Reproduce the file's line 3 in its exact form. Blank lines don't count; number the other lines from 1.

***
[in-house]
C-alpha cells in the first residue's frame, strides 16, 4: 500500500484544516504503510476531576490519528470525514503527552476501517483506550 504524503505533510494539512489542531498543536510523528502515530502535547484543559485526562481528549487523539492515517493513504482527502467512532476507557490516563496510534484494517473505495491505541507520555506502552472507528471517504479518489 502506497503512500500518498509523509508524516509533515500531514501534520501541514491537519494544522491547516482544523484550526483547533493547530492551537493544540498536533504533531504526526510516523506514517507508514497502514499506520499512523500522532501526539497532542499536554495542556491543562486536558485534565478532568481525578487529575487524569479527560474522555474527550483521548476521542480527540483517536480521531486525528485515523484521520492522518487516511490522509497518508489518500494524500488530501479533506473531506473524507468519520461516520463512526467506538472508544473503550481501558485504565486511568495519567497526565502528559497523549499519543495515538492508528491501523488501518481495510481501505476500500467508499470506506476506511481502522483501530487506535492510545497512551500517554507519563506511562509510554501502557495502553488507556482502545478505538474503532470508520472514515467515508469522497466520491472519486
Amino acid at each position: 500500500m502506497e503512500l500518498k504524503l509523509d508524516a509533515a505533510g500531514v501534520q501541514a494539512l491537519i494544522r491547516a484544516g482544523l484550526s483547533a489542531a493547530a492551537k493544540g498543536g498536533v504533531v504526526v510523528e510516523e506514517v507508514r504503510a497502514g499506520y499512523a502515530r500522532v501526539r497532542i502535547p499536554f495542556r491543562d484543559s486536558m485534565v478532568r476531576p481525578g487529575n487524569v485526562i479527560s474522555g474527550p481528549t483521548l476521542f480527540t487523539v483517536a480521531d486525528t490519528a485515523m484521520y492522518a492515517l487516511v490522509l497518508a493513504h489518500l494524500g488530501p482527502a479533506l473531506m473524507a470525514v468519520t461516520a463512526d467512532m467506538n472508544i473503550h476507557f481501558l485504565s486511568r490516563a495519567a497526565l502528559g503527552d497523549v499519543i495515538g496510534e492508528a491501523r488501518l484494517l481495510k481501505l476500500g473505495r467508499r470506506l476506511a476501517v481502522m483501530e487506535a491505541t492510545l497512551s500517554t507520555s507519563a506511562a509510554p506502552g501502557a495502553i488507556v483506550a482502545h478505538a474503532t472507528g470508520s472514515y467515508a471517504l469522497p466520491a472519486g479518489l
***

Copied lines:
Amino acid at each position: 500500500m502506497e503512500l500518498k504524503l509523509d508524516a509533515a505533510g500531514v501534520q501541514a494539512l491537519i494544522r491547516a484544516g482544523l484550526s483547533a489542531a493547530a492551537k493544540g498543536g498536533v504533531v504526526v510523528e510516523e506514517v507508514r504503510a497502514g499506520y499512523a502515530r500522532v501526539r497532542i502535547p499536554f495542556r491543562d484543559s486536558m485534565v478532568r476531576p481525578g487529575n487524569v485526562i479527560s474522555g474527550p481528549t483521548l476521542f480527540t487523539v483517536a480521531d486525528t490519528a485515523m484521520y492522518a492515517l487516511v490522509l497518508a493513504h489518500l494524500g488530501p482527502a479533506l473531506m473524507a470525514v468519520t461516520a463512526d467512532m467506538n472508544i473503550h476507557f481501558l485504565s486511568r490516563a495519567a497526565l502528559g503527552d497523549v499519543i495515538g496510534e492508528a491501523r488501518l484494517l481495510k481501505l476500500g473505495r467508499r470506506l476506511a476501517v481502522m483501530e487506535a491505541t492510545l497512551s500517554t507520555s507519563a506511562a509510554p506502552g501502557a495502553i488507556v483506550a482502545h478505538a474503532t472507528g470508520s472514515y467515508a471517504l469522497p466520491a472519486g479518489l